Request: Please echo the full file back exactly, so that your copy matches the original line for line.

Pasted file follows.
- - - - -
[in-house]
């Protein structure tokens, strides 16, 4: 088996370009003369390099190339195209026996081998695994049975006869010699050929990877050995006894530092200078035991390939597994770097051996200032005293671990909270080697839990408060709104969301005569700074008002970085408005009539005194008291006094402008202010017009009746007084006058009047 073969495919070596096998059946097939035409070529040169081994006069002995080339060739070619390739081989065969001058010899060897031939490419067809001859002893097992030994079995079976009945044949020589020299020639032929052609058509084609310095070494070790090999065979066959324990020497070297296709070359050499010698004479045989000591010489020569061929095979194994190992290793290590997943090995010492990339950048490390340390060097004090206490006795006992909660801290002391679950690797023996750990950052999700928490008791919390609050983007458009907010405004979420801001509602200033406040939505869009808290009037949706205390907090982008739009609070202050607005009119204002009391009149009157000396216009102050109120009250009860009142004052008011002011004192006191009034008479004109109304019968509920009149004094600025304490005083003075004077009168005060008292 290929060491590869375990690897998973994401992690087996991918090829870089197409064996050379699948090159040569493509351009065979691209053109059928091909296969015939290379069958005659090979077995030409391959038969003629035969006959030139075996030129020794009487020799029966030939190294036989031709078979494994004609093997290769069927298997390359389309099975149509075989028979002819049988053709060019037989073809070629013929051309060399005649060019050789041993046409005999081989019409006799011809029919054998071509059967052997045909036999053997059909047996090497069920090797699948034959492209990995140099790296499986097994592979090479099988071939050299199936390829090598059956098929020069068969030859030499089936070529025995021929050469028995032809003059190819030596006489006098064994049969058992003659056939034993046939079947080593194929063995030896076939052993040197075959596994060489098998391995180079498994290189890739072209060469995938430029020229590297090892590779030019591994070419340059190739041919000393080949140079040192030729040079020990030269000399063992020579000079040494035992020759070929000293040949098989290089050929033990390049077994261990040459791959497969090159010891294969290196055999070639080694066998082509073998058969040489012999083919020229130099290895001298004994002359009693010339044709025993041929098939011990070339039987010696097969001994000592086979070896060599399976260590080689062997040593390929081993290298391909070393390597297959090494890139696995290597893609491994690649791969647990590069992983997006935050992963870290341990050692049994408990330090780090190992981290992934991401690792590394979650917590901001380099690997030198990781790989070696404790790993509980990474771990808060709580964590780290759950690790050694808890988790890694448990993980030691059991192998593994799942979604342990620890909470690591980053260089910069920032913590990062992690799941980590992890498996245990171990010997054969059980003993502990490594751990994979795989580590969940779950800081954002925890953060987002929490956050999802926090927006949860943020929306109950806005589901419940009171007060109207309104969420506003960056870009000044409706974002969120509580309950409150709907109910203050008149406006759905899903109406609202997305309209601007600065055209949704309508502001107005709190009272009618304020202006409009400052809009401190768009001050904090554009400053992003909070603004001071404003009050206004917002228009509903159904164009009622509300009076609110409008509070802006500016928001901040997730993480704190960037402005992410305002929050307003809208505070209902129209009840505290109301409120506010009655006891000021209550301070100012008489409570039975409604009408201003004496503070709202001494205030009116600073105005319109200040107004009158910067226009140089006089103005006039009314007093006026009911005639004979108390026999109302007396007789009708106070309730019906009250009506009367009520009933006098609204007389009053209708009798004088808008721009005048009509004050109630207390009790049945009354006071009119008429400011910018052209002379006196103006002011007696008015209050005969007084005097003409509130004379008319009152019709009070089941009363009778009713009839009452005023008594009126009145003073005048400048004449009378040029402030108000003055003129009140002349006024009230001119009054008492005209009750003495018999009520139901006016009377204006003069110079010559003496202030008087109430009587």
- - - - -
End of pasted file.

[in-house]
């Protein structure tokens, strides 16, 4: 088996370009003369390099190339195209026996081998695994049975006869010699050929990877050995006894530092200078035991390939597994770097051996200032005293671990909270080697839990408060709104969301005569700074008002970085408005009539005194008291006094402008202010017009009746007084006058009047 073969495919070596096998059946097939035409070529040169081994006069002995080339060739070619390739081989065969001058010899060897031939490419067809001859002893097992030994079995079976009945044949020589020299020639032929052609058509084609310095070494070790090999065979066959324990020497070297296709070359050499010698004479045989000591010489020569061929095979194994190992290793290590997943090995010492990339950048490390340390060097004090206490006795006992909660801290002391679950690797023996750990950052999700928490008791919390609050983007458009907010405004979420801001509602200033406040939505869009808290009037949706205390907090982008739009609070202050607005009119204002009391009149009157000396216009102050109120009250009860009142004052008011002011004192006191009034008479004109109304019968509920009149004094600025304490005083003075004077009168005060008292 290929060491590869375990690897998973994401992690087996991918090829870089197409064996050379699948090159040569493509351009065979691209053109059928091909296969015939290379069958005659090979077995030409391959038969003629035969006959030139075996030129020794009487020799029966030939190294036989031709078979494994004609093997290769069927298997390359389309099975149509075989028979002819049988053709060019037989073809070629013929051309060399005649060019050789041993046409005999081989019409006799011809029919054998071509059967052997045909036999053997059909047996090497069920090797699948034959492209990995140099790296499986097994592979090479099988071939050299199936390829090598059956098929020069068969030859030499089936070529025995021929050469028995032809003059190819030596006489006098064994049969058992003659056939034993046939079947080593194929063995030896076939052993040197075959596994060489098998391995180079498994290189890739072209060469995938430029020229590297090892590779030019591994070419340059190739041919000393080949140079040192030729040079020990030269000399063992020579000079040494035992020759070929000293040949098989290089050929033990390049077994261990040459791959497969090159010891294969290196055999070639080694066998082509073998058969040489012999083919020229130099290895001298004994002359009693010339044709025993041929098939011990070339039987010696097969001994000592086979070896060599399976260590080689062997040593390929081993290298391909070393390597297959090494890139696995290597893609491994690649791969647990590069992983997006935050992963870290341990050692049994408990330090780090190992981290992934991401690792590394979650917590901001380099690997030198990781790989070696404790790993509980990474771990808060709580964590780290759950690790050694808890988790890694448990993980030691059991192998593994799942979604342990620890909470690591980053260089910069920032913590990062992690799941980590992890498996245990171990010997054969059980003993502990490594751990994979795989580590969940779950800081954002925890953060987002929490956050999802926090927006949860943020929306109950806005589901419940009171007060109207309104969420506003960056870009000044409706974002969120509580309950409150709907109910203050008149406006759905899903109406609202997305309209601007600065055209949704309508502001107005709190009272009618304020202006409009400052809009401190768009001050904090554009400053992003909070603004001071404003009050206004917002228009509903159904164009009622509300009076609110409008509070802006500016928001901040997730993480704190960037402005992410305002929050307003809208505070209902129209009840505290109301409120506010009655006891000021209550301070100012008489409570039975409604009408201003004496503070709202001494205030009116600073105005319109200040107004009158910067226009140089006089103005006039009314007093006026009911005639004979108390026999109302007396007789009708106070309730019906009250009506009367009520009933006098609204007389009053209708009798004088808008721009005048009509004050109630207390009790049945009354006071009119008429400011910018052209002379006196103006002011007696008015209050005969007084005097003409509130004379008319009152019709009070089941009363009778009713009839009452005023008594009126009145003073005048400048004449009378040029402030108000003055003129009140002349006024009230001119009054008492005209009750003495018999009520139901006016009377204006003069110079010559003496202030008087109430009587």